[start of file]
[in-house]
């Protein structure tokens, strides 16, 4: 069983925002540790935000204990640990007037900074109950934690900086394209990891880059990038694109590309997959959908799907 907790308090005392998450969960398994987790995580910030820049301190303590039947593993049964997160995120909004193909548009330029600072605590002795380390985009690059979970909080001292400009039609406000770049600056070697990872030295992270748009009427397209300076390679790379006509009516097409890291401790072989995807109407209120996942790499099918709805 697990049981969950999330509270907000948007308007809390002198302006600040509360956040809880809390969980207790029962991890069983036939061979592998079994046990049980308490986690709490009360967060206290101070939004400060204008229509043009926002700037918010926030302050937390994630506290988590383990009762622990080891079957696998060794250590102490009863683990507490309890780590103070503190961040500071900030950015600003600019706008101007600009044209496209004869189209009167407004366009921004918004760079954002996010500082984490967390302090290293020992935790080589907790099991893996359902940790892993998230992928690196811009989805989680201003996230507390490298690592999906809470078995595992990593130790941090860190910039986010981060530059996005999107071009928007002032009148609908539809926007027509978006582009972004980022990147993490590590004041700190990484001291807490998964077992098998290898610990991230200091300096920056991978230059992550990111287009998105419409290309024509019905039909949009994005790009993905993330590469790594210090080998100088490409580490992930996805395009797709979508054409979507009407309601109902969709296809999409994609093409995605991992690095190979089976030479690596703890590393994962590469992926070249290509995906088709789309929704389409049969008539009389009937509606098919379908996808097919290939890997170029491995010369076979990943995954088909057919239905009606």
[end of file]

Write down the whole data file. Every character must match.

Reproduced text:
[in-house]
């Protein structure tokens, strides 16, 4: 069983925002540790935000204990640990007037900074109950934690900086394209990891880059990038694109590309997959959908799907 907790308090005392998450969960398994987790995580910030820049301190303590039947593993049964997160995120909004193909548009330029600072605590002795380390985009690059979970909080001292400009039609406000770049600056070697990872030295992270748009009427397209300076390679790379006509009516097409890291401790072989995807109407209120996942790499099918709805 697990049981969950999330509270907000948007308007809390002198302006600040509360956040809880809390969980207790029962991890069983036939061979592998079994046990049980308490986690709490009360967060206290101070939004400060204008229509043009926002700037918010926030302050937390994630506290988590383990009762622990080891079957696998060794250590102490009863683990507490309890780590103070503190961040500071900030950015600003600019706008101007600009044209496209004869189209009167407004366009921004918004760079954002996010500082984490967390302090290293020992935790080589907790099991893996359902940790892993998230992928690196811009989805989680201003996230507390490298690592999906809470078995595992990593130790941090860190910039986010981060530059996005999107071009928007002032009148609908539809926007027509978006582009972004980022990147993490590590004041700190990484001291807490998964077992098998290898610990991230200091300096920056991978230059992550990111287009998105419409290309024509019905039909949009994005790009993905993330590469790594210090080998100088490409580490992930996805395009797709979508054409979507009407309601109902969709296809999409994609093409995605991992690095190979089976030479690596703890590393994962590469992926070249290509995906088709789309929704389409049969008539009389009937509606098919379908996808097919290939890997170029491995010369076979990943995954088909057919239905009606």